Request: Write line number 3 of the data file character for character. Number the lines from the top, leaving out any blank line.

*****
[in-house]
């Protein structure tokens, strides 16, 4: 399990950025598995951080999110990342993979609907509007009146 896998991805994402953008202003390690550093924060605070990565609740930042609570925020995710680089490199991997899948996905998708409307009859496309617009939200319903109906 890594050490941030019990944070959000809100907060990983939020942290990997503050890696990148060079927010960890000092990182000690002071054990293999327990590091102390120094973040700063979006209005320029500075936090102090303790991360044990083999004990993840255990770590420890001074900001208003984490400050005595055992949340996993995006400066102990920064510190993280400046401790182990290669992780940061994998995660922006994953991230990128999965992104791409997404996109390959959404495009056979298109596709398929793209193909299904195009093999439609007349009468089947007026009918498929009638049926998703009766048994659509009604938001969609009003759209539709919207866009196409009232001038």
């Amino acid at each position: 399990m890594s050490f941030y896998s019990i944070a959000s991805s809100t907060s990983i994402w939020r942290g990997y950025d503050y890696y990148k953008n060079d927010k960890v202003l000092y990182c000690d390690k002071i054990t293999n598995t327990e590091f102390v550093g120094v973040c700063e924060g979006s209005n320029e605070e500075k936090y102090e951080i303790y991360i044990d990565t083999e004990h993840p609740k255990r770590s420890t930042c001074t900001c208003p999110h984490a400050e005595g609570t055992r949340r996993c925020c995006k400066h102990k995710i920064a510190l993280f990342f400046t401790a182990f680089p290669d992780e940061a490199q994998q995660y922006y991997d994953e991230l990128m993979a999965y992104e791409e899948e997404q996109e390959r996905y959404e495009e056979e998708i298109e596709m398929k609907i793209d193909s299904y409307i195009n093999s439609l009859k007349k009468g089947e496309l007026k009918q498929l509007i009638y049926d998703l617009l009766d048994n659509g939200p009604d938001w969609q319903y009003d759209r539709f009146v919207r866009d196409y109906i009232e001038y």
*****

């Amino acid at each position: 399990m890594s050490f941030y896998s019990i944070a959000s991805s809100t907060s990983i994402w939020r942290g990997y950025d503050y890696y990148k953008n060079d927010k960890v202003l000092y990182c000690d390690k002071i054990t293999n598995t327990e590091f102390v550093g120094v973040c700063e924060g979006s209005n320029e605070e500075k936090y102090e951080i303790y991360i044990d990565t083999e004990h993840p609740k255990r770590s420890t930042c001074t900001c208003p999110h984490a400050e005595g609570t055992r949340r996993c925020c995006k400066h102990k995710i920064a510190l993280f990342f400046t401790a182990f680089p290669d992780e940061a490199q994998q995660y922006y991997d994953e991230l990128m993979a999965y992104e791409e899948e997404q996109e390959r996905y959404e495009e056979e998708i298109e596709m398929k609907i793209d193909s299904y409307i195009n093999s439609l009859k007349k009468g089947e496309l007026k009918q498929l509007i009638y049926d998703l617009l009766d048994n659509g939200p009604d938001w969609q319903y009003d759209r539709f009146v919207r866009d196409y109906i009232e001038y």